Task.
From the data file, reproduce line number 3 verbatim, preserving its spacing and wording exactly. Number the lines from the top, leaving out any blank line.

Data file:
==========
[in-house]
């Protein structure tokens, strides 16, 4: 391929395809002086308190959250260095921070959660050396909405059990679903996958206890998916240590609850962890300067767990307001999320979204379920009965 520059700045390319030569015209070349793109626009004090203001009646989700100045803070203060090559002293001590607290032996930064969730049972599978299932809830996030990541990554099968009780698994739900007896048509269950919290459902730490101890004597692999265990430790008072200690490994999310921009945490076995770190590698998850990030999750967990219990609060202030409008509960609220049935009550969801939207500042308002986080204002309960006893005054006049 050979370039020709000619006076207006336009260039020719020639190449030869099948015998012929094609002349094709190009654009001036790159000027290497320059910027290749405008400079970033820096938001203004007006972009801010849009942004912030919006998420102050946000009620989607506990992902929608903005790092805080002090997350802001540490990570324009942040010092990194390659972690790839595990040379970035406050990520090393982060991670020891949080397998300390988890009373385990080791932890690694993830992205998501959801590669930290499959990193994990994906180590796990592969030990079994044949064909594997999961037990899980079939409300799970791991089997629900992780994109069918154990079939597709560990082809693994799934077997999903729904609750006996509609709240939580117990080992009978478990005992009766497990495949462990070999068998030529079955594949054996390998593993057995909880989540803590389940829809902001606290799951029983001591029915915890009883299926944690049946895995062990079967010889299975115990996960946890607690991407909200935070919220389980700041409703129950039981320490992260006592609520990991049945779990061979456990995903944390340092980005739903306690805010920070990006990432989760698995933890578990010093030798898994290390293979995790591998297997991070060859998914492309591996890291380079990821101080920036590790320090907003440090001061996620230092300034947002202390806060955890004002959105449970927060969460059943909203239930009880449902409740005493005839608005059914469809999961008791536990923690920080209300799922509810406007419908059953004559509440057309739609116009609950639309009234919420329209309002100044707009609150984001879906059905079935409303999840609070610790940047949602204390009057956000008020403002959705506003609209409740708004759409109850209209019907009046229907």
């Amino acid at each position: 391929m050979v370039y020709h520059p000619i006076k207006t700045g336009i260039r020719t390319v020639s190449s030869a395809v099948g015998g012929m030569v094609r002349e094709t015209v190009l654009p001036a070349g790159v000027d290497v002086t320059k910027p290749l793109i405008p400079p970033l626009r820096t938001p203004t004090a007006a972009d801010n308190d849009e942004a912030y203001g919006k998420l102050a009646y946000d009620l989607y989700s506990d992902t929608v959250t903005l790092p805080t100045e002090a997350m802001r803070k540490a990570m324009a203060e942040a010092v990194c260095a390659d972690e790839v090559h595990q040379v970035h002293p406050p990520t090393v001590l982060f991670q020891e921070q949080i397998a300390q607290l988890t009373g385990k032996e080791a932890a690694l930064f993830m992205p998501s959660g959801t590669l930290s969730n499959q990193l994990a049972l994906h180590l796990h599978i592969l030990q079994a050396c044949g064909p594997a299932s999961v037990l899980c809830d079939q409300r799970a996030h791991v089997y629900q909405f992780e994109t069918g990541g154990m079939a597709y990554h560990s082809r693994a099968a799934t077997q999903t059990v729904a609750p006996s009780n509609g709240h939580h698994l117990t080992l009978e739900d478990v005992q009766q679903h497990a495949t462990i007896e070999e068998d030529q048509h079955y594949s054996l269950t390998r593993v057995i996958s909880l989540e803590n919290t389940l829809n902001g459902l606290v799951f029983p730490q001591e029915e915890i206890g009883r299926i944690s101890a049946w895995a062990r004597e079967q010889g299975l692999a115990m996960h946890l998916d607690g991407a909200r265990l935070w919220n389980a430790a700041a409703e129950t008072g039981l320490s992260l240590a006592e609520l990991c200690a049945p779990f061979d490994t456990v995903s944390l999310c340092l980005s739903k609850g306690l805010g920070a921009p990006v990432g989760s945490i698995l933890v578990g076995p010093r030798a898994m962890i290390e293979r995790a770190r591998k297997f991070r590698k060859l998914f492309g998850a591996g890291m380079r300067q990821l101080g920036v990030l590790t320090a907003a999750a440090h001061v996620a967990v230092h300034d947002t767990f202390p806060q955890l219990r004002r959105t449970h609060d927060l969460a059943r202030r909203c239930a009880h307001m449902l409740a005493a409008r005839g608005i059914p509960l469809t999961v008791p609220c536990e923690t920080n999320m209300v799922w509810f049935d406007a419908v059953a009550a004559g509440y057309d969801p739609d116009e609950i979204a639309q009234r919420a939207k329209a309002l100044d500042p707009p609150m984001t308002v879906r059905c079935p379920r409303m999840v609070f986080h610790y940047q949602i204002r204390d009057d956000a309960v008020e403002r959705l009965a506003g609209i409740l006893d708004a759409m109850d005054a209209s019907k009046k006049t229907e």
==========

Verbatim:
């Amino acid at each position: 391929m050979v370039y020709h520059p000619i006076k207006t700045g336009i260039r020719t390319v020639s190449s030869a395809v099948g015998g012929m030569v094609r002349e094709t015209v190009l654009p001036a070349g790159v000027d290497v002086t320059k910027p290749l793109i405008p400079p970033l626009r820096t938001p203004t004090a007006a972009d801010n308190d849009e942004a912030y203001g919006k998420l102050a009646y946000d009620l989607y989700s506990d992902t929608v959250t903005l790092p805080t100045e002090a997350m802001r803070k540490a990570m324009a203060e942040a010092v990194c260095a390659d972690e790839v090559h595990q040379v970035h002293p406050p990520t090393v001590l982060f991670q020891e921070q949080i397998a300390q607290l988890t009373g385990k032996e080791a932890a690694l930064f993830m992205p998501s959660g959801t590669l930290s969730n499959q990193l994990a049972l994906h180590l796990h599978i592969l030990q079994a050396c044949g064909p594997a299932s999961v037990l899980c809830d079939q409300r799970a996030h791991v089997y629900q909405f992780e994109t069918g990541g154990m079939a597709y990554h560990s082809r693994a099968a799934t077997q999903t059990v729904a609750p006996s009780n509609g709240h939580h698994l117990t080992l009978e739900d478990v005992q009766q679903h497990a495949t462990i007896e070999e068998d030529q048509h079955y594949s054996l269950t390998r593993v057995i996958s909880l989540e803590n919290t389940l829809n902001g459902l606290v799951f029983p730490q001591e029915e915890i206890g009883r299926i944690s101890a049946w895995a062990r004597e079967q010889g299975l692999a115990m996960h946890l998916d607690g991407a909200r265990l935070w919220n389980a430790a700041a409703e129950t008072g039981l320490s992260l240590a006592e609520l990991c200690a049945p779990f061979d490994t456990v995903s944390l999310c340092l980005s739903k609850g306690l805010g920070a921009p990006v990432g989760s945490i698995l933890v578990g076995p010093r030798a898994m962890i290390e293979r995790a770190r591998k297997f991070r590698k060859l998914f492309g998850a591996g890291m380079r300067q990821l101080g920036v990030l590790t320090a907003a999750a440090h001061v996620a967990v230092h300034d947002t767990f202390p806060q955890l219990r004002r959105t449970h609060d927060l969460a059943r202030r909203c239930a009880h307001m449902l409740a005493a409008r005839g608005i059914p509960l469809t999961v008791p609220c536990e923690t920080n999320m209300v799922w509810f049935d406007a419908v059953a009550a004559g509440y057309d969801p739609d116009e609950i979204a639309q009234r919420a939207k329209a309002l100044d500042p707009p609150m984001t308002v879906r059905c079935p379920r409303m999840v609070f986080h610790y940047q949602i204002r204390d009057d956000a309960v008020e403002r959705l009965a506003g609209i409740l006893d708004a759409m109850d005054a209209s019907k009046k006049t229907e």